Before declaring yourself a possible candidate for enrollment in a clinical trial, it’s important to talk with your doctor first.

While the creation of an HIV vaccine still has not come to fruition, scientists caution against any perceptions that suggests the decades of work has been wasteful.

Not only have researchers learned valuable information that has brought us closer to developing an HIV vaccine, but previous research and trials have also led to the invention of vaccines for other types of infectious diseases.

COVID-19 (caused by SARS-CoV-2) vaccines are one prominent example of this “spill-over” effect. The research process for HIV vaccines has also led to the development of vaccinations for other infectious diseases, such as:

The influenza (the flu virus) vaccine has helped lead to the development of the vaccines listed above.

Aside from research and development, the rapid creation of COVID-19 vaccines was also heavily dependent on collaborations. This includes companies, government agencies, clinical facilities, and scientific institutions. One such example is the partnership between Pfizer and BioNTech.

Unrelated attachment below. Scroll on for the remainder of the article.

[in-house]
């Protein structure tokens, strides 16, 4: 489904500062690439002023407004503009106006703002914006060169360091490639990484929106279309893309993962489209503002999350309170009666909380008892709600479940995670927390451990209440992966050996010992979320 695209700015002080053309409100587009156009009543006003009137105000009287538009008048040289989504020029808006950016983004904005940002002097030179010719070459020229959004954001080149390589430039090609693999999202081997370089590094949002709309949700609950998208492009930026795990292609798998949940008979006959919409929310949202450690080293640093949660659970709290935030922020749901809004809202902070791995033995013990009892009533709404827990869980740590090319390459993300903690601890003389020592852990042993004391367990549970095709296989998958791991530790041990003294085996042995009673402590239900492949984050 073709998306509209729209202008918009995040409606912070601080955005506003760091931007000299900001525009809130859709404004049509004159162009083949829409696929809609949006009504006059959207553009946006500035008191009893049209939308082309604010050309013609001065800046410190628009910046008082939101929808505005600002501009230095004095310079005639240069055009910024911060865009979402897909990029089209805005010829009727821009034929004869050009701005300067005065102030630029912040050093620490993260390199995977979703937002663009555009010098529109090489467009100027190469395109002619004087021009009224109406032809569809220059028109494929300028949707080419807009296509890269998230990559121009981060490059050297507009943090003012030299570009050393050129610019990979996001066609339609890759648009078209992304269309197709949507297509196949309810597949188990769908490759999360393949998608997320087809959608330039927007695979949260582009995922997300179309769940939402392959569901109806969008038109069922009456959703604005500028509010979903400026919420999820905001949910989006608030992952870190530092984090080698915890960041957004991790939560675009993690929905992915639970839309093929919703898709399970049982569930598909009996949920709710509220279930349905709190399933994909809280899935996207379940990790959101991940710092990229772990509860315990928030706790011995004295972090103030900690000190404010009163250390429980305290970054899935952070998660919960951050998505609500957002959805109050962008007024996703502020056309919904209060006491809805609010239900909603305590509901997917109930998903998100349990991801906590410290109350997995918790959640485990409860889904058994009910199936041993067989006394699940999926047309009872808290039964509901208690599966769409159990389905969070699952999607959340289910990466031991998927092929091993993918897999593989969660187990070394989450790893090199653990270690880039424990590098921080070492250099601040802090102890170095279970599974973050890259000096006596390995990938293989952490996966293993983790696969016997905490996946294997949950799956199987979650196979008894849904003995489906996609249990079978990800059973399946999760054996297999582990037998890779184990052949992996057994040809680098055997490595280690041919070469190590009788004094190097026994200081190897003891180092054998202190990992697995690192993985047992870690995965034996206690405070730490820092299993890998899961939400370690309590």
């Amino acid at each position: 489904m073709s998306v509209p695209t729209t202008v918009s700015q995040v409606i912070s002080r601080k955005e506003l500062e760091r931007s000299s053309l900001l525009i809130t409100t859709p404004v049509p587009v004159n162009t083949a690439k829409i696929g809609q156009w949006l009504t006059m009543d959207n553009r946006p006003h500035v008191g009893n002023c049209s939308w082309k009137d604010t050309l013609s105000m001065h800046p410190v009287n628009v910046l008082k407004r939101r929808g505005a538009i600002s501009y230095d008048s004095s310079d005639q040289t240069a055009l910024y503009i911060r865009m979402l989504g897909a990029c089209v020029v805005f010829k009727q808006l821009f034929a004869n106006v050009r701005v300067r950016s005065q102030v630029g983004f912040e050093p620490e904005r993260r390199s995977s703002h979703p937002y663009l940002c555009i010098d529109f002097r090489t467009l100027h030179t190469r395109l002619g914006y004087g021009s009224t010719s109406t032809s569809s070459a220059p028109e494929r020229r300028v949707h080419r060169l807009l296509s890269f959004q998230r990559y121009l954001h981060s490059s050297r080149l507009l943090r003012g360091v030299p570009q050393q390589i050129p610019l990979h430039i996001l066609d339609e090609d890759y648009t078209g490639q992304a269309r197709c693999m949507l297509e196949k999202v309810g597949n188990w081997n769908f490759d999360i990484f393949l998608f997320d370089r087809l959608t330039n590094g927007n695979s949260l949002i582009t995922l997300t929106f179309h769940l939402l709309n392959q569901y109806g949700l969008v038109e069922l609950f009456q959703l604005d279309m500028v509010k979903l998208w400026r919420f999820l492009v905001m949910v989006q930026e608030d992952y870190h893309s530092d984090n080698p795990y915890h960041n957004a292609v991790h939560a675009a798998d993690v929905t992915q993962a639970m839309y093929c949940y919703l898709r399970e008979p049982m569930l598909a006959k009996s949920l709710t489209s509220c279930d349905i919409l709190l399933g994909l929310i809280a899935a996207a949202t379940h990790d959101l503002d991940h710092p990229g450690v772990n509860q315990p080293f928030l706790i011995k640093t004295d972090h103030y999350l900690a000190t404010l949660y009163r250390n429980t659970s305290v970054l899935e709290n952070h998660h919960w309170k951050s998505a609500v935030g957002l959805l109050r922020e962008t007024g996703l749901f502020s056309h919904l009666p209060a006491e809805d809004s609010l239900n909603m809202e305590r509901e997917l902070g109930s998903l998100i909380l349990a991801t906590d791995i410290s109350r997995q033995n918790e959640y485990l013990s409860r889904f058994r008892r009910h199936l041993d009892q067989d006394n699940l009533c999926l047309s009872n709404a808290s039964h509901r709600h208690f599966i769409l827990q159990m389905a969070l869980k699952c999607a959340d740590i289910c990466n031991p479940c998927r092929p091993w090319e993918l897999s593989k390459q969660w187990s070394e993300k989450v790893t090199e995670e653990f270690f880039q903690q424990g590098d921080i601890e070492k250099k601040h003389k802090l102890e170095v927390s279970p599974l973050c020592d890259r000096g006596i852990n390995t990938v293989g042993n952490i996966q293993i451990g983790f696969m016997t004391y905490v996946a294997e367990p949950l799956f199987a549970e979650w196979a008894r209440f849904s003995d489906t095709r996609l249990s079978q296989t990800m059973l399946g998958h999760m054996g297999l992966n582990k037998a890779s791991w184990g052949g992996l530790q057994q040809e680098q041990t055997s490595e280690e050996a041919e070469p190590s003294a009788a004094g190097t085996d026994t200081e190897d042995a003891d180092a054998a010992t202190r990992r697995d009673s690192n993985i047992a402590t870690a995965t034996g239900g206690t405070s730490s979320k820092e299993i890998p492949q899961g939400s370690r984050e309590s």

Researchers hope that the partnerships developed during the COVID-19 pandemic could potentially inspire similar collaborations in developing an HIV vaccine sooner, rather than later.

There’s currently no vaccine to help prevent HIV, but researchers believe that one is on the horizon.

Numerous encouraging developments made in 2021 — including two late-stage trials and a Moderna mRNA trial —will continue into 2022. Any next steps will be based on the possible successes and failures of these trials.

In the meantime, it’s important to use resources that are currently available, including PrEP and PEP medications, and practice safer sex with a condom or other barrier methods, especially in higher risk situations.

Talk with your doctor about how you can minimize your own personal risk, as well as any concerns you may have. Any health care provider licensed to write prescriptions can prescribe PrEP; specialization in infectious diseases or HIV medicine is not required. Also, under the affordable care act, PReP must be free under almost all healthcare plans.